PROTECTING SMALL BUSINESS, PROMOTING ENTREPRENEURSHIP

New York’s Tax Vise Tightens: State’s Leading Export is People

By at 21 April, 2021, 12:02 pm

by RAYMOND J. KEATING-

For decades, New York elected officials have imposed one of the most hostile tax climates in the nation. And now it’s just gotten much worse.

Of course, these New York tax increases – falling significantly on entrepreneurs, businesses of varying types and sizes, and investors – mean fewer resources and incentives for taking on the risks and uncertainties of starting up, building, rebuilding and investing in businesses. New York’s various and considerable governmental burdens – including onerous taxes – have ruined the state’s competitiveness, and sent unmistakable signals that the Empire State is not the place to do business.

The New York Exodus

It should surprise no one that opportunity and people have long been fleeing New York. Indeed, one of New York’s top exports is people. Consider, for example, net domestic migration, which measures the change in a state’s population less births, deaths and international migration, thereby gauging population movement between the states.

New York had the worst record from 2010 to 2019 by losing a net 1,379,210 people to other states. New York again was tops in shipping people off to other states from 2000 to 2009, with net domestic migration of -1,686,583. For good measure, from 1990 to 1999, New York lost a net of 1,888,936 in population to other states, which was second worst among the states.

But there’s more. Over the last five years – 2016, 2017, 2018, 2019 and 2020 – while the U.S. population has grown, New York’s total population fell in each year.

Tax Hikes Will Fuel Departure

Do elected officials seriously believe that the following list of tax increases will not further feed the exodus from New York, especially during a pandemic, and with more and more people being exposed and open to working mobile?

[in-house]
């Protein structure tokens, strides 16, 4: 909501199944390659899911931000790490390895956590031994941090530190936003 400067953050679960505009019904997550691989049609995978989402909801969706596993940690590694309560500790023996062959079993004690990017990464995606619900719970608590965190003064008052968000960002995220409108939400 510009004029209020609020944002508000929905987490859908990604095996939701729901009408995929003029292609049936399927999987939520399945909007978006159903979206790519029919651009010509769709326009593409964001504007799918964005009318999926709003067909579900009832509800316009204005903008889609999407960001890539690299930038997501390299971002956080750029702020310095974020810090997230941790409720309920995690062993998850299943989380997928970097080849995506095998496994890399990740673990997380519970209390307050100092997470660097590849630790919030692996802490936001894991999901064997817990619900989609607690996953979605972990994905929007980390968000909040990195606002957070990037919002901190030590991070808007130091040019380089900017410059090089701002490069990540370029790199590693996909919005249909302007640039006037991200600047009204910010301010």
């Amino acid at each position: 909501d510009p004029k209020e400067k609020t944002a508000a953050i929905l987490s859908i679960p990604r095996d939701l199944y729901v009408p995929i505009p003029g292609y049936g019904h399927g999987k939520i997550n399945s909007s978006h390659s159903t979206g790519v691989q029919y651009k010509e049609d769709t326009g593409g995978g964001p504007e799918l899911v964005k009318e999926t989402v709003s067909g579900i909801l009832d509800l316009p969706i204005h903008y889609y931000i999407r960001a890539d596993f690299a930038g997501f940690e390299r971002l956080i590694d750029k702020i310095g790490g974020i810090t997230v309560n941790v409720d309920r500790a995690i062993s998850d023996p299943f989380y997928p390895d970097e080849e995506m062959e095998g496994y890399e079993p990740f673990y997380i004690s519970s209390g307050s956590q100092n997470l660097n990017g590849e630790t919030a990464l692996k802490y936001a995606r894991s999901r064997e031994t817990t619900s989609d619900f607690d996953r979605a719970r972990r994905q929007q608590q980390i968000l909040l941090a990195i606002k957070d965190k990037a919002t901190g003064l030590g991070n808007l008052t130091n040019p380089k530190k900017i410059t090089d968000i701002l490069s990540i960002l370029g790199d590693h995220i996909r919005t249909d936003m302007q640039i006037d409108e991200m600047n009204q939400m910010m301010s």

Corporate Rate Hike: The state’s top corporate income rate increased, retroactive to January 1, 2021, from 6.5 percent to 7.25 percent. This tax increase is scheduled to expire at the end of 2023. However, it also needs to be pointed out that downstate businesses pay an MTA tax surcharge of 30 percent, which increases the corporate tax rate on a significant portion of the state to 9.425 percent.

Top Personal Income Tax Rate Goes Higher: The state’s top personal income tax rate of 8.82 percent was increased to 9.65 percent for incomes between $1.08 million (single filers) and $5 million; to 10.3 percent for earners between $5 million and $25 million; and to 10.9 percent over $25 million. Again, these are retroactive to the start of the year.

Top Combined Rate – NY #1: Consider that when combined with New York City’s personal income tax (top rate of 3.876 percent), the combined top rate of 14.776 percent ranks as the highest state-local individual income tax rate in the nation.

Wealthier individuals arguably are – and can be – more mobile. And when they move, so do their enterprises. As businesses and investment leave the state, or never arrive in the first place, opportunity for all is reduced.

Indeed, taxes on upper-income earners and businesses do not only affect those targeted individuals and enterprises. Instead, the increased costs and altered incentives have clear fallout in terms of lost economic, income and employment growth. The tax increases just imposed in New York make no economic sense, especially when the state and the nation are trying to climb out of a deep economic hole.

Raymond J. Keating is chief economist for the Small Business & Entrepreneurship Council.

 

 

 

 

 

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